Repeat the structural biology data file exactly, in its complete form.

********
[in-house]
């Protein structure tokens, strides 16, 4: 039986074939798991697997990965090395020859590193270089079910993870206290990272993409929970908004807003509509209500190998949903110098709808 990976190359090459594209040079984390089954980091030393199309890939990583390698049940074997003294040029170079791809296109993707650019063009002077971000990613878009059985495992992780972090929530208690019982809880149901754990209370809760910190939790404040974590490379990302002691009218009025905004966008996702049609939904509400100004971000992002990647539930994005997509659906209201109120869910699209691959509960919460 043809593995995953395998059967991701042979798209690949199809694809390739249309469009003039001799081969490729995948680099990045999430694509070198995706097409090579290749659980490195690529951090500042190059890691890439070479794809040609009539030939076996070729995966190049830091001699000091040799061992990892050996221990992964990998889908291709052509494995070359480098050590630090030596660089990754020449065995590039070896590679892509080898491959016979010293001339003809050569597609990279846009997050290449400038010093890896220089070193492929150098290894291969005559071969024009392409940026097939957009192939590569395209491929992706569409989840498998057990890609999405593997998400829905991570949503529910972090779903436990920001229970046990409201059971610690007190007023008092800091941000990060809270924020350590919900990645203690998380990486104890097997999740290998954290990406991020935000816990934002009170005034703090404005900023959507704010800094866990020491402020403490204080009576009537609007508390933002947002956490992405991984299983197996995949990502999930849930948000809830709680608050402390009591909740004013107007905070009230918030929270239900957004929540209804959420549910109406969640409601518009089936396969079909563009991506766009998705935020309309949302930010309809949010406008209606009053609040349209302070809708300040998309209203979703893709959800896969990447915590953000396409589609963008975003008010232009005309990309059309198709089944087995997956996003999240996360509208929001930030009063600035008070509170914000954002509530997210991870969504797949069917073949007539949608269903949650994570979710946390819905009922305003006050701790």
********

[in-house]
């Protein structure tokens, strides 16, 4: 039986074939798991697997990965090395020859590193270089079910993870206290990272993409929970908004807003509509209500190998949903110098709808 990976190359090459594209040079984390089954980091030393199309890939990583390698049940074997003294040029170079791809296109993707650019063009002077971000990613878009059985495992992780972090929530208690019982809880149901754990209370809760910190939790404040974590490379990302002691009218009025905004966008996702049609939904509400100004971000992002990647539930994005997509659906209201109120869910699209691959509960919460 043809593995995953395998059967991701042979798209690949199809694809390739249309469009003039001799081969490729995948680099990045999430694509070198995706097409090579290749659980490195690529951090500042190059890691890439070479794809040609009539030939076996070729995966190049830091001699000091040799061992990892050996221990992964990998889908291709052509494995070359480098050590630090030596660089990754020449065995590039070896590679892509080898491959016979010293001339003809050569597609990279846009997050290449400038010093890896220089070193492929150098290894291969005559071969024009392409940026097939957009192939590569395209491929992706569409989840498998057990890609999405593997998400829905991570949503529910972090779903436990920001229970046990409201059971610690007190007023008092800091941000990060809270924020350590919900990645203690998380990486104890097997999740290998954290990406991020935000816990934002009170005034703090404005900023959507704010800094866990020491402020403490204080009576009537609007508390933002947002956490992405991984299983197996995949990502999930849930948000809830709680608050402390009591909740004013107007905070009230918030929270239900957004929540209804959420549910109406969640409601518009089936396969079909563009991506766009998705935020309309949302930010309809949010406008209606009053609040349209302070809708300040998309209203979703893709959800896969990447915590953000396409589609963008975003008010232009005309990309059309198709089944087995997956996003999240996360509208929001930030009063600035008070509170914000954002509530997210991870969504797949069917073949007539949608269903949650994570979710946390819905009922305003006050701790």